Chemo-enzymatic synthesis of caprolactam using intermediates accumulated in potato.
12 / 2007 - 12 / 2010
Refinement of crude oil yields hydrocarbons as primary products, such as ethylene and benzene. The introduction of hetero atoms like nitrogen into these compounds, using reagents such as ammonia, is a cumbersome process. Conversely, many products formed in plants often already contain these types of functionality. Therefore it is attractive to exploit this feature in order to by-pass the preparation of these reagents, as well as eliminating various process steps by utilising suitable precursors formed in the plant for the production of chemicals. In this project it is proposed to accumulate 6-amino-2-ketocaproic acid in potato, and convert this to 6-aminocaproic acid to obtain a precursor for the production of e-caprolactam (used in nylon-6 production). The synthesis of e-caprolactam has been widely described and generally involves the following steps: synthesis of cyclohexanone, transformation of cyclohexanone to the corresponding oxime and Beckmann rearrangement of the oxime to e-caprolactam. The current global volume of e-caprolactam is ca. 3.5 mln tonnes at a price of ca. EUR 1500 per tonne.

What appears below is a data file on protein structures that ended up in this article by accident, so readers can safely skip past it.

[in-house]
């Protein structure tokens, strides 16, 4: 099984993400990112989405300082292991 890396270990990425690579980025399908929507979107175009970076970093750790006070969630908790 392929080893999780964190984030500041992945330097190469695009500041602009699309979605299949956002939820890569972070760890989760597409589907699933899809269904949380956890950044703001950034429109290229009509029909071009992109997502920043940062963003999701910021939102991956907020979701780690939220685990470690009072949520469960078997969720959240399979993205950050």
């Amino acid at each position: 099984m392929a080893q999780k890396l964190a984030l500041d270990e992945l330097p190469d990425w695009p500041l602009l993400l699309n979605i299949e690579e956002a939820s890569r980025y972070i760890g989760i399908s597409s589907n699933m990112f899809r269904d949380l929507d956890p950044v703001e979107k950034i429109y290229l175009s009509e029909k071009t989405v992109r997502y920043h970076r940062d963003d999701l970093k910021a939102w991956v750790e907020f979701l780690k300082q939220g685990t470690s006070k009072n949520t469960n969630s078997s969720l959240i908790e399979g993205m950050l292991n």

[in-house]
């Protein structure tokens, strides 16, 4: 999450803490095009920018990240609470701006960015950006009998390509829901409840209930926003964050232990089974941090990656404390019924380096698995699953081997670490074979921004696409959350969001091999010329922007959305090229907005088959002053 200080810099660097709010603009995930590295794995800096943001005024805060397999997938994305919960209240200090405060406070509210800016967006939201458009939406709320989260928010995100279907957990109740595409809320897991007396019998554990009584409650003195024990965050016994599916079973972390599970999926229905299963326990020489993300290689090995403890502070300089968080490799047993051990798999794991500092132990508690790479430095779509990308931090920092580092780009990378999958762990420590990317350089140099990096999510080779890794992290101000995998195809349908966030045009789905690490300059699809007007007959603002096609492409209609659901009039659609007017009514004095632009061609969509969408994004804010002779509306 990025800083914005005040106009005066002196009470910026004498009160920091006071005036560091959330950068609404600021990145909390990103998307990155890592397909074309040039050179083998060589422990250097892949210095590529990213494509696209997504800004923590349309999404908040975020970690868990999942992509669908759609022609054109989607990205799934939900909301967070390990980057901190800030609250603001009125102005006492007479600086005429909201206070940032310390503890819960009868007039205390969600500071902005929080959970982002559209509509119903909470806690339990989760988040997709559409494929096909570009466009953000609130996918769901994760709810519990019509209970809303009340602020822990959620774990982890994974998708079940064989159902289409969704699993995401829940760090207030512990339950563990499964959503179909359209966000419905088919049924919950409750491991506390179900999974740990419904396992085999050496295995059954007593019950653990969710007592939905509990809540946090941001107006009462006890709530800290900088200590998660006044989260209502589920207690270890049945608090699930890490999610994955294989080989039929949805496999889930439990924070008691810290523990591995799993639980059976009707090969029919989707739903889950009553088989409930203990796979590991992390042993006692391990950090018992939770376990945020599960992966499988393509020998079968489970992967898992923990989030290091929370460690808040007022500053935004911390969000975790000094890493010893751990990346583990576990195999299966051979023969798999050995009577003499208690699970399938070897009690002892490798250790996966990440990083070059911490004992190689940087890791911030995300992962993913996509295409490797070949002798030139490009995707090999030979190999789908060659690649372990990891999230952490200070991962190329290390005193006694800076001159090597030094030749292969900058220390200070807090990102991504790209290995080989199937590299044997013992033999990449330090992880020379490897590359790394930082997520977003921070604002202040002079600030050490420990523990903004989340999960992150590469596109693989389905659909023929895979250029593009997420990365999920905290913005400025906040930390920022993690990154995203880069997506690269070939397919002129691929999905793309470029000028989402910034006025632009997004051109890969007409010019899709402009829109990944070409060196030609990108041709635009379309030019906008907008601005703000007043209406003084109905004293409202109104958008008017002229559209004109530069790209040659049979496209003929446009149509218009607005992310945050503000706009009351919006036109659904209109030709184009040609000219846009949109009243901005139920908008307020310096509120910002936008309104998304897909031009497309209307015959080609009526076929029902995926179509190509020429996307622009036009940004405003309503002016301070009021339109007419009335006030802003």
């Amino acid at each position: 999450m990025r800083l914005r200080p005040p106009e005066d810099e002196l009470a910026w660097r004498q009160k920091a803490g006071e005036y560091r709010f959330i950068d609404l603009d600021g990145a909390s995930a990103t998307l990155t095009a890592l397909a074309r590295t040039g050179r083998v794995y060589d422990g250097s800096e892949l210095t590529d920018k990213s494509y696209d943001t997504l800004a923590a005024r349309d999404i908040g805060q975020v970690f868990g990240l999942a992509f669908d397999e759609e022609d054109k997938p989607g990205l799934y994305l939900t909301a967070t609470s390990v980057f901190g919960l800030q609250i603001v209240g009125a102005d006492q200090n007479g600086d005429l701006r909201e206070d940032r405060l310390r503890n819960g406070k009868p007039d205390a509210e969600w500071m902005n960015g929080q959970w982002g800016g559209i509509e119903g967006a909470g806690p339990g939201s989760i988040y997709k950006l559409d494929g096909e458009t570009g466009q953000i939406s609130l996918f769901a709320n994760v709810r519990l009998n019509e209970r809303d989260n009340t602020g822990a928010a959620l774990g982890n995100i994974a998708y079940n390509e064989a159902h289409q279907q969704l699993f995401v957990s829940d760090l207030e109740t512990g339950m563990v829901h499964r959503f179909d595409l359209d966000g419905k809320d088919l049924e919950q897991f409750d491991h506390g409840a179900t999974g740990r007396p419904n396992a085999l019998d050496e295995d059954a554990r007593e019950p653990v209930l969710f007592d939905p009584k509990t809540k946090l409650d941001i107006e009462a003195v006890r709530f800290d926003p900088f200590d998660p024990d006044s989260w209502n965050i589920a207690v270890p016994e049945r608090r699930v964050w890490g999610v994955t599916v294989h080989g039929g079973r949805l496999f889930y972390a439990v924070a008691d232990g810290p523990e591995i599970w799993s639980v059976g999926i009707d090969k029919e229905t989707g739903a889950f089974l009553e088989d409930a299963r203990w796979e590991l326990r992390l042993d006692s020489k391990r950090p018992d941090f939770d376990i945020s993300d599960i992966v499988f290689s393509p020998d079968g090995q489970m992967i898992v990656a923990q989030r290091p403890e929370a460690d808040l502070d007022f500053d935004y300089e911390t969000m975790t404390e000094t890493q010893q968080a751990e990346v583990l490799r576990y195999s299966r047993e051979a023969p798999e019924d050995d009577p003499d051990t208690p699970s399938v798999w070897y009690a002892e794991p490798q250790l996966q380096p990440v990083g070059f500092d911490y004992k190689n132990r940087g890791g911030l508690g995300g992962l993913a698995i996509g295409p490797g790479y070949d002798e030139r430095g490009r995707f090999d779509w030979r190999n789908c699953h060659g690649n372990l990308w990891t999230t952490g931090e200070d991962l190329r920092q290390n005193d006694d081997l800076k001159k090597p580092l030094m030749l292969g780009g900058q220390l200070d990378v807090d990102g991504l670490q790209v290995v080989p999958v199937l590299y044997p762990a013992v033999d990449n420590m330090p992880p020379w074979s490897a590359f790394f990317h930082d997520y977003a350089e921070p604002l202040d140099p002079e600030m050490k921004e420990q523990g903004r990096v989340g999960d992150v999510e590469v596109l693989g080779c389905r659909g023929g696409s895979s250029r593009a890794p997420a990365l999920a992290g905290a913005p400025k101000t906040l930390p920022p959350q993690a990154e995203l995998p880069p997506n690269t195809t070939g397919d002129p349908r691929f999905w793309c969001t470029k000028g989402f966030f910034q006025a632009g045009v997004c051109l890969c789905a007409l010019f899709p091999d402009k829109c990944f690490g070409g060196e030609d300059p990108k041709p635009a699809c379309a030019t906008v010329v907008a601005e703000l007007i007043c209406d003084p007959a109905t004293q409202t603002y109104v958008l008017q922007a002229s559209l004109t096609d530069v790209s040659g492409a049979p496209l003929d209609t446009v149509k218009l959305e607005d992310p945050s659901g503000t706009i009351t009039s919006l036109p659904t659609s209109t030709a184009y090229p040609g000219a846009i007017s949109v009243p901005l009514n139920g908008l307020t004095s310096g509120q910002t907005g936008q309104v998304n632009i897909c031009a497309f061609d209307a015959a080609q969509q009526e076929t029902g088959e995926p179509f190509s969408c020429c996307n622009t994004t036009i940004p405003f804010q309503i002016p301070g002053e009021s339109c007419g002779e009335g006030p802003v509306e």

Lysine is an essential amino acid which is synthesised by plants and micro-organisms. The accumulation of lysine in potato has been well investigated and described by one of us. We were able to increase lysine biosynthesis by de-regulating the feedback mechanism specifically in potato tubers via genetic modification, which resulted in a 15-fold increase of lysine content in the tubers (up to 1% of FW). The cost of lysine by traditional fermentation methods is ca. EUR 1200 per tonne. It is proposed that, using lysine accumulation in plants, the cost may be reduced to EUR 600-800 per tonne. The lysine produced in this way could be a good starting point for the synthesis of e-caprolactam precursors. A route from lysine to e-caprolactam has been described. However, in this project it is proposed that accumulation of 6-amino-2-ketocaproic acid, an intermediate in a potential e-caprolactam synthesis, may be achieved in potato tubers that already accumulate lysine and contain an extra enzyme for the conversion. By introduction of the enzyme lysine oxidase from a micro-organism into potato, lysine will be converted, leading to accumulation of 6-amino-2-ketocaproic acid. This is then isolated from potato by, e.g., ion exchange chromatography. Amino-ketocaproic acid can then be transformed to 6-aminocaproic acid. The initial reduction may be achieved chemically (e.g. H2/catalyst) or enzymatically (e.g. alcohol dehydrogenase). Dehydration should be carried out under conditions so as not to cause elimination of the amino group. Here the use of (modified) alumina may be appropriate. The final reduction step is expected to be similar to conventional hydrogenation technology. The resultant 6-aminocaproic acid can then be readily converted to e-caprolactam by known technology.
Currently there is limited description of the use of amino acids (and derivatives thereof) as raw materials for nitrogen containing industrial chemicals. The need for these kinds of processes has been identified by the European Technology Platform for Sustainable Chemistry.